small movie studio run by Joseph P. Kennedy Sr. and soon to be
merges into Kennedy's RKO Radio Pictures. Mix is 49 and by most
accounts he is ready to retire from the movies. That same year,
Mix is a pallbearer at the funeral of Wyatt Earp (during which he
Mix appears with the
Sells-Floto Circus in 1929, 1930 and 1931 at a reported weekly
salary of $20,000 (in 2010 dollars $318,300 a week). He and Forde
are divorced in 1931. Meanwhile the Great Depression (along with
the actor's free spending ways and many wives) has reportedly
wiped out most of his savings. In 1932 he marries his fifth wife,
Mabel Hubbard Ward.
Universal Pictures approaches him that year
with an offer to do talkies which included script and cast
approval. He does nine pictures for Universal, but because of
injuries he receives while filming he is reluctant to continue
with any more. Mix then appears with the Sam B. Dill circus,
which he reportedly buys two years later (1935).
Mix's last screen appearance is a 15-episode
sound Mascot Pictures serial, The Miracle Rider (1935), receiving
$40,000 ($637,600 in 2010 dollars) for four weeks of filming. Also
that year, Texas governor James Allred names Mix an honorary Texas
Ranger. Mix goes back to circus performing, this time with his
eldest daughter Ruth, who has appeared in some of his films.
In 1938, Mix goes to Europe on a promotional
trip, while his daughter Ruth stay behind to manage his circus,
which soon fails. He later excludes her from his will. He has
reportedly made over $6,000,000 (approaching $76 million in 2010
dollars) during his 26-year film career.
Ralston-Purina obtains his permission to produce a Tom Mix radio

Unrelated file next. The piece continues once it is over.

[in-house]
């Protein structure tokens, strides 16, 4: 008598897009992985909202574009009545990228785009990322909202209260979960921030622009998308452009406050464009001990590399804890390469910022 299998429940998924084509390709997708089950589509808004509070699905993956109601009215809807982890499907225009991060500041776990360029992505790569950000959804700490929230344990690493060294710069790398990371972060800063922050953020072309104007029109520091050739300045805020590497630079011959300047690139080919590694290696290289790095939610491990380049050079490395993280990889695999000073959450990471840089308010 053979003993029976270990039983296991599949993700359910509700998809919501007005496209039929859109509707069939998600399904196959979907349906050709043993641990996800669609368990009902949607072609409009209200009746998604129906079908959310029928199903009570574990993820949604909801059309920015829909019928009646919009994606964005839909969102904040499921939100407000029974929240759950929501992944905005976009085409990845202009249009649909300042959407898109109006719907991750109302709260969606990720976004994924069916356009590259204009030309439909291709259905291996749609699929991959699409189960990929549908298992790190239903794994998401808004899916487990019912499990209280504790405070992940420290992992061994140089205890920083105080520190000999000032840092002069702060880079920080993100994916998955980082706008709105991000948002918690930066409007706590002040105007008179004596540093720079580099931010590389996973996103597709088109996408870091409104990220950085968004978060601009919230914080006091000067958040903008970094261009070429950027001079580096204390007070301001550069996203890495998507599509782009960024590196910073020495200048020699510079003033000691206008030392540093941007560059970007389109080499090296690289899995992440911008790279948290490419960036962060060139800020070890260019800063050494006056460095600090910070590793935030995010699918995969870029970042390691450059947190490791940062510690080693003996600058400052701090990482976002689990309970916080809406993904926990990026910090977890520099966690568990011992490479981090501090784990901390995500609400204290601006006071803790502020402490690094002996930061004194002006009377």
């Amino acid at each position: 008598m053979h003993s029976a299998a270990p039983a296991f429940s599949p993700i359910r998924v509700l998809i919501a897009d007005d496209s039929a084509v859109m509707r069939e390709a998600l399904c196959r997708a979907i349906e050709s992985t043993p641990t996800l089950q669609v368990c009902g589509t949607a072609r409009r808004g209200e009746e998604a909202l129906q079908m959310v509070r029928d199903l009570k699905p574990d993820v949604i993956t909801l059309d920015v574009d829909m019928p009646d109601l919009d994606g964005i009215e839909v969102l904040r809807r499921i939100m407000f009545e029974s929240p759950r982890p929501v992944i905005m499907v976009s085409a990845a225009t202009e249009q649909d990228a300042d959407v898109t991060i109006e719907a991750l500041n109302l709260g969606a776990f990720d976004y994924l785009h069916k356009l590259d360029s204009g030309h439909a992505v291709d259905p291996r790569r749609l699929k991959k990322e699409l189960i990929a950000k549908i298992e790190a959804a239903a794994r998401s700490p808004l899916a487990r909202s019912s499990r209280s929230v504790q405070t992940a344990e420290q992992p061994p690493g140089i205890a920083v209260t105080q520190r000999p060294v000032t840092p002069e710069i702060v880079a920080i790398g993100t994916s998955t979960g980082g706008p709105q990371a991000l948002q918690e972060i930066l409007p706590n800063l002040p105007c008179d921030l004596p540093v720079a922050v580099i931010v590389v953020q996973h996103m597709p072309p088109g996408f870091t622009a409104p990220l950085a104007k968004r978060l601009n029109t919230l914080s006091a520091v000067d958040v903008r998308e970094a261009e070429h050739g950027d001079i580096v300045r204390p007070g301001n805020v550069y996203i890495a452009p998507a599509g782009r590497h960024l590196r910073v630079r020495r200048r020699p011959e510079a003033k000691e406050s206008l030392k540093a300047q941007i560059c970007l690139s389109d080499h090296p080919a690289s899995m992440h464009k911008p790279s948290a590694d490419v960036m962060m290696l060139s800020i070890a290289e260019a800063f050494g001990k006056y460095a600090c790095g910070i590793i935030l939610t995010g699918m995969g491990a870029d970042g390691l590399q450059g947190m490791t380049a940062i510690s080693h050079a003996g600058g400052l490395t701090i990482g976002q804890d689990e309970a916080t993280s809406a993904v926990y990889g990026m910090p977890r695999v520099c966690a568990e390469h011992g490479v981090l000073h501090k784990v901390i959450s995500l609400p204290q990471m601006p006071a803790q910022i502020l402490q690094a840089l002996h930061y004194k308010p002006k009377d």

series called Tom Mix Ralston Straight Shooters which, but for one
year during World War II, is popular throughout most of the 1930s
through the early 1950s. Mix never appears on these broadcasts
and is instead played by radio actors: Artells Dickson (early
1930s), Jack Holden (from 1937), Russell Thorsen (early 1940s) and
Joe "Curley" Bradley (from 1944).
Others in the supporting cast included George
Gobel, Harold Peary and Willard Waterman. The Ralston company
offers ads during the Tom Mix radio program for listeners to send
in for a series of 12 special Ralston-Tom Mix Comic books
available only by writing the Ralston Company by mail.
On the afternoon of
October 12, 1940, Mix is driving his 1937 Cord 812 Phaeton near
Florence, Arizona, (between Tucson and Phoenix) on Arizona State
Route 79. Mix has been visiting Pima County Sheriff Ed Nichols in
Tucson and have stopped at The Oracle Junction Inn, a popular
gambling and drinking establishment, where he has called and
spoken with his agent, when he comes upon construction barriers at
a bridge previously washed away by a flash flood. A work crew
watches as he is unable to brake in time and his car swerves
twice then rolls into a gully, pinning his body beneath.
A large polished aluminum suitcase containing a
large sum of money, traveler's checks and jewels, which he has
placed on the package shelf behind him flew forward and struck Mix
in the back of the head, shattering his skull and breaking his
neck. The 60-year-old actor is killed almost instantly. Eyewitnesses say Mix
is traveling at 80 MPH before the accident.
A small stone memorial marks the site of his
death on State Route 79 and the nearby gully is named "Tom Mix
Wash". The plaque on the marker contains an inscription: "In
memory of Tom Mix whose spirit left his body on this spot and
whose characterization and portrayals in life served to better fix
memories of the old West in the minds of living men."
interred in the Forest Lawn Memorial Park Cemetery, plot:
Whispering Pines, Lot 1030, Space 8, at the top of the hill, in
Birchard, "King Cowboy: Tom Mix and the Movies" Burbank: Riverwood
Ben Ohmart, "It's That Time Again" Albany: BearManor
David W. Menefee, "The First Male Stars: Men of
the Silent Era" Albany: Bear Manor Media, 2007.
Mix with Eric Heath, "The Fabulous Tom Mix", New York:
Prentice-Hall, Inc., 1957.
Paul E. Mix, "The Life and Legend of
Tom Mix", New York: A. S. Barnes and Company, 1972.
Basinger, "Silent Stars, 1999". (chapter on Tom Mix and William S.
Richard D. Jensen, "The Amazing Tom Mix: The Most Famous
Cowboy of the Movies" iUniverse, Inc, 2005